Life with a Rare Disease in 20 Enchanting Moments
Life with a rare disease is often portrayed as a series of challenges. But these 20 word pictures from guest blogger Laura Spiegel show the enchanting life of a little girl who happens to have cystic fibrosis.
Sometimes, I think my daughter’s cystic fibrosis is the least rare thing about her. She dazzles brighter than a thousand suns and lives with a gusto entirely her own. Here are 20 enchanting moments of her seven-year-old life with a rare disease.
- She parades down the street in heart glasses and a ladybug umbrella, but only when the sun is shining.
- Her Dairy Queen order is unfailingly consistent. A rainbow popsicle with a unicorn on top. To date, DQ has yet to stock this delicacy.
- She delivers flower petals and small notes to our neighbors. Not the kids, but the adults. Doesn’t matter if she just met you. You’re getting a doorstep delivery.
- She wrote a book about a boy named Smyth. Everything in Smyth’s life came up roses…until he was snatched from his room by a blob.
- She recently told me that her brain hid under the covers at night with a flashlight and a scary story. That’s how bad dreams are made.
- She’s developed a newfound love of plant maintenance. Watering is her jam. Lest we forget, a sign reminds the rest of us to “keep out.” P.S. She “means it.”
- She wants to sell the lawnmower. Moving forward, she will be plucking the grass by hand.
- Her favorite outfit is a red Minnie Mouse shirt, magenta pants, and orange knee socks adorned with spiders. Beware the socks. They bite.
- Last Christmas, she gave me the best gift I’ve ever received. It was a book by Lisa Wingate. She found it on Amazon by searching for “chapter books for moms.”
- She has requested a twin sister named Ellie. The sole purpose is for playing tricks on others.
- She makes Unicorn Squad videos on the regular. Most feature hulahooping or other amazing feats. One was a 45-minute tutorial on how to dust a barstool.
- She went wild with the temporary hair color while I was out. It’s not so temporary, but she sports her blue patch with pride.
- She spent all her money on a globe, then made a list of places she wants to travel. First up: Alashankou, China.
- Six months ago, she wrote a song about a mermaid and a big, bad bee. It had several verses and matching moves. I am routinely pop quizzed on what I can remember. (I have yet to pass).
- She runs a cafe in our kitchen called Cookies. Cookies does not serve dessert; just honey sandwiches with a healthy dose of red pepper seasoning. The fare is surprising…spicy.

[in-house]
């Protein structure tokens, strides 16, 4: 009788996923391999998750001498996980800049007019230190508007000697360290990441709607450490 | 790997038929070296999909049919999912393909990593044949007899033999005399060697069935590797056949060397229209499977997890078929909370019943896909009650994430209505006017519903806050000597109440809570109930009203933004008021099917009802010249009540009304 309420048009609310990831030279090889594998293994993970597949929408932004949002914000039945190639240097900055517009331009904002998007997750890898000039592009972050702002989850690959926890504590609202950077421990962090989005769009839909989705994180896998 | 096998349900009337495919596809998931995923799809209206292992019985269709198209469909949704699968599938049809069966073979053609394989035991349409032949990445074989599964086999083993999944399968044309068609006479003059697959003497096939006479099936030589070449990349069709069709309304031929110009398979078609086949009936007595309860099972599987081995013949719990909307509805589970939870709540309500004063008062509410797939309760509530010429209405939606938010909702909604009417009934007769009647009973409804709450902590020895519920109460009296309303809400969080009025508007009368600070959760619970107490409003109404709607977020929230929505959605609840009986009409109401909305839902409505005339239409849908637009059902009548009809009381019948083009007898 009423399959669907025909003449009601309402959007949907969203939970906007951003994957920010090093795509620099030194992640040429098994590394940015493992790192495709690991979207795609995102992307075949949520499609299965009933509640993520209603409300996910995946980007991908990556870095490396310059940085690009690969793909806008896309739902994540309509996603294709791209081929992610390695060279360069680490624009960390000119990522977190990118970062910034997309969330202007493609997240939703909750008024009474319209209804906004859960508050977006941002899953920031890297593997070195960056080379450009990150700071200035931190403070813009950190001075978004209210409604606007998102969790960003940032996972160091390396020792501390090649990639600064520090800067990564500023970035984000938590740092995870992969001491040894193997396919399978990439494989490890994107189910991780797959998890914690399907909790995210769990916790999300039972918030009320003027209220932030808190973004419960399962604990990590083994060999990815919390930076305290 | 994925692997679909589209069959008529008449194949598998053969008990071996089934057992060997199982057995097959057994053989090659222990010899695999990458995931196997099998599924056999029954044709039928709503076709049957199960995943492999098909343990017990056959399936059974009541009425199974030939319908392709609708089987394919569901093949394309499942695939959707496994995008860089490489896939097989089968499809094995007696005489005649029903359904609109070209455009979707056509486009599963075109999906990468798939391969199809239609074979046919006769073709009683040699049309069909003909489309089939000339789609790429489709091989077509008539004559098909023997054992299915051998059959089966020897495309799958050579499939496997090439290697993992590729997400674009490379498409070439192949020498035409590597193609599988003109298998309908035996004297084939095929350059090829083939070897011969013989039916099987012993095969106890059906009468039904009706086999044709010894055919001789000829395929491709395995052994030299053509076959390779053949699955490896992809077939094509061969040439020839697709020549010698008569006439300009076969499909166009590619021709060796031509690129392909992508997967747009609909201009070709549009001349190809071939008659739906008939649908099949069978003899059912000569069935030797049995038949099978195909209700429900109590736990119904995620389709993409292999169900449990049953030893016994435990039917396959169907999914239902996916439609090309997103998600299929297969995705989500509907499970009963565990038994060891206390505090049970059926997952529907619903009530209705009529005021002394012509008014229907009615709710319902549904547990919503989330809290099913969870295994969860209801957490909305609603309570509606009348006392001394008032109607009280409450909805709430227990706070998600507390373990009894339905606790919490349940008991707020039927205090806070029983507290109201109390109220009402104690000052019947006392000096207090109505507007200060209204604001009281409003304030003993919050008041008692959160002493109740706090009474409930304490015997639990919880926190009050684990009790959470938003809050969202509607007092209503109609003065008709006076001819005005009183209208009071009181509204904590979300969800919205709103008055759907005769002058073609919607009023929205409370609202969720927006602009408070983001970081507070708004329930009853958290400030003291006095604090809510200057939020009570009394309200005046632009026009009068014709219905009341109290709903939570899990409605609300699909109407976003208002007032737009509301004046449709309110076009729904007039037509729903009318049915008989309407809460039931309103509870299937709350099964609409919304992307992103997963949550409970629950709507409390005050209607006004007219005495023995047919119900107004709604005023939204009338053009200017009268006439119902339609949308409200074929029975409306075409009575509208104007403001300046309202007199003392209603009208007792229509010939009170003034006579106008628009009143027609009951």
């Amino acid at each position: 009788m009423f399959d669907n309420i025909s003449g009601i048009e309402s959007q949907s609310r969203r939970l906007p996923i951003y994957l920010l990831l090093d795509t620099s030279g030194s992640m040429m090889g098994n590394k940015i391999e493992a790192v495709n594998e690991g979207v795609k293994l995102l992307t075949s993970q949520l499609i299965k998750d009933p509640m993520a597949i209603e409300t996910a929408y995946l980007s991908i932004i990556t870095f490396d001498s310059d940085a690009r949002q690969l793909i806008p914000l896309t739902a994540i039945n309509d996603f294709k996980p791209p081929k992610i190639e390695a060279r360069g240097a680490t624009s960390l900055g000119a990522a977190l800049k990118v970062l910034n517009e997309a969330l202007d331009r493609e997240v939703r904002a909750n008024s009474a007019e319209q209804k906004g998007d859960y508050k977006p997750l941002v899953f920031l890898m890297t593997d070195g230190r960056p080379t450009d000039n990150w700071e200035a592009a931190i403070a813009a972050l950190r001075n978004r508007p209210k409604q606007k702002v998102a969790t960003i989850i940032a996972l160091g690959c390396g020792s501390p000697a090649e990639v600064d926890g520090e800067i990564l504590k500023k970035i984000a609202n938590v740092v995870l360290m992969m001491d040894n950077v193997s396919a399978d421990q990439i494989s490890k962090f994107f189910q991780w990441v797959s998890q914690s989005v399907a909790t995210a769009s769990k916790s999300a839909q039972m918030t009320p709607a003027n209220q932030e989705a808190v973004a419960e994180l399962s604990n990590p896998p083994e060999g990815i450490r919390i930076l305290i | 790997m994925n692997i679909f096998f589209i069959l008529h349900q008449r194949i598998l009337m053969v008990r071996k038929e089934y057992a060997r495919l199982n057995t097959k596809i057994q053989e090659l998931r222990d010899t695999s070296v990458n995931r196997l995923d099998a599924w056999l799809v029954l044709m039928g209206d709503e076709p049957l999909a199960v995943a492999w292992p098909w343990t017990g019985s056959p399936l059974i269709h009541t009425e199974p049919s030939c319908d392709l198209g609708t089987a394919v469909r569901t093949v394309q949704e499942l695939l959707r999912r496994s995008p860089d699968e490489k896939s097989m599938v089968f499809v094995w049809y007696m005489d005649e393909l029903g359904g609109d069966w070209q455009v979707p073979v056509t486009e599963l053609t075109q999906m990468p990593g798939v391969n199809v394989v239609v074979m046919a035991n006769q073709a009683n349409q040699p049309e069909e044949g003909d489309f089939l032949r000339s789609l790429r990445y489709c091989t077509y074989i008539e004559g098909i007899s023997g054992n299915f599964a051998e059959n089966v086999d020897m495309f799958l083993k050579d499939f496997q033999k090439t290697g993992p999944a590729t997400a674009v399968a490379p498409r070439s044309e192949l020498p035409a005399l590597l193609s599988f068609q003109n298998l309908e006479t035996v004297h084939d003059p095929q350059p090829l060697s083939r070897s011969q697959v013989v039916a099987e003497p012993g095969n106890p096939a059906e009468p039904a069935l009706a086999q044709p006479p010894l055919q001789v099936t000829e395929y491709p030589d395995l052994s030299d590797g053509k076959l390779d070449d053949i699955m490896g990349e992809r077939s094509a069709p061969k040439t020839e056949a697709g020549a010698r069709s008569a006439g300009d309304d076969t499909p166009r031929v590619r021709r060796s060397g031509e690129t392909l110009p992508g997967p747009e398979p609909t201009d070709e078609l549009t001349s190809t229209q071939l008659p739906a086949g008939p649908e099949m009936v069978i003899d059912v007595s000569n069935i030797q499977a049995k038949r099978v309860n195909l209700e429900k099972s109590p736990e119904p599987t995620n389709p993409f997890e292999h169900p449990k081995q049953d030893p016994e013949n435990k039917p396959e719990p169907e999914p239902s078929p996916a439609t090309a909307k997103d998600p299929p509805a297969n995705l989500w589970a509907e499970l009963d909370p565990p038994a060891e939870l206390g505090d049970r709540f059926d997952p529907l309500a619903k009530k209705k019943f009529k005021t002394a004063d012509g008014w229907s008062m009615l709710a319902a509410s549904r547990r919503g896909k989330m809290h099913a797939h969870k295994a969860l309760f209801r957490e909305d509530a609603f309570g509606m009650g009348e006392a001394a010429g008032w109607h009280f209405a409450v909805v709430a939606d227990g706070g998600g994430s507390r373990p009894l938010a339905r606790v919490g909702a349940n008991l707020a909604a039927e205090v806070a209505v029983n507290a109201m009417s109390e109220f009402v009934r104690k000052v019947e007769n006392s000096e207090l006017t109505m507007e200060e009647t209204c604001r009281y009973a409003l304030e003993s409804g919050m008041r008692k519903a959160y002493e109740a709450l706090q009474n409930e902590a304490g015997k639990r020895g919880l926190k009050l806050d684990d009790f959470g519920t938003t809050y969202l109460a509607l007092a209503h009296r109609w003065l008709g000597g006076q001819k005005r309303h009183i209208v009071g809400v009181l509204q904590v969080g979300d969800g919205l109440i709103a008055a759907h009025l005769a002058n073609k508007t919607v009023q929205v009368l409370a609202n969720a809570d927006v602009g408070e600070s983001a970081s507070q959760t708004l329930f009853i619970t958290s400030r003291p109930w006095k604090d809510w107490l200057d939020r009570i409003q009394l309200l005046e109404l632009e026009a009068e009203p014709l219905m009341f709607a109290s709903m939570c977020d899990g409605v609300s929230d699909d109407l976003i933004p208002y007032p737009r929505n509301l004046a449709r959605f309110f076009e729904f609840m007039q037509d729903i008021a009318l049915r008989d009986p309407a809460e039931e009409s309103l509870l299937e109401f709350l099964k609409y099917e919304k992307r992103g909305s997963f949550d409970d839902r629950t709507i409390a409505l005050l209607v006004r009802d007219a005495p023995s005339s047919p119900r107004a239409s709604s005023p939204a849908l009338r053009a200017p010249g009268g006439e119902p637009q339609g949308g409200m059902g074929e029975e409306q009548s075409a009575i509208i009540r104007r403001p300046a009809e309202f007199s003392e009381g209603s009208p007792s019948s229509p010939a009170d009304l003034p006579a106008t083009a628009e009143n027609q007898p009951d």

- Her favorite show is The Bachelor. It’s not so age-appropriate, but she’s committed to seeing if her top pick will win.
- She sleeps with a lamb perched atop her head at night. It protects her from nightmares, presumably by selecting the stories her brain gets to read.
- She likes to transcribe my phone calls on the driveway in chalk. “Mommy is talking to the doctor.” “Mommy is mad at So-and-So.” Let’s hope So-and-So isn’t local…
- She takes 213 pills each week to help her manage her with a rare disease. The bigger the fistful, the better, in her eyes. Choking hazards be damned.
- To avoid respiratory therapy the other day, she told us that she “didn’t have CF anymore.” Mad points for creativity.
Cystic fibrosis is a big part of my daughter’s life, but it does not define her. Sure, there are days where treatments get in the way of what she’d rather be doing. Where we have to turn down an invitation because the germs aren’t worth the risk. But seven years in, my daughter’s life bursts with a vibrancy that soars well beyond a diagnosis code.
Like all of our children who live with special medical, developmental, or behavioral health care needs, she deserves to be celebrated for her hopes. For her dreams. For all the colors of her personality.
And like all of our children, she leads a life with a rare disease in a way that is entirely her own.
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Laura Spiegel spent 12 years at the world’s largest biotech company, partnering with professionals and care teams to help people with special needs and disabilities lead full and happy lives. In 2013 her daughter was diagnosed with cystic fibrosis. Laura now hosts Paint Her in Color, a website that offers emotional support to parents of children with special medical, developmental, or behavioral health care needs. When she isn’t reading, writing, or soaking up time with her husband and kids, Laura can be reached at Paint Her in Color, by email at email@example.com, and on Facebook and Twitter.
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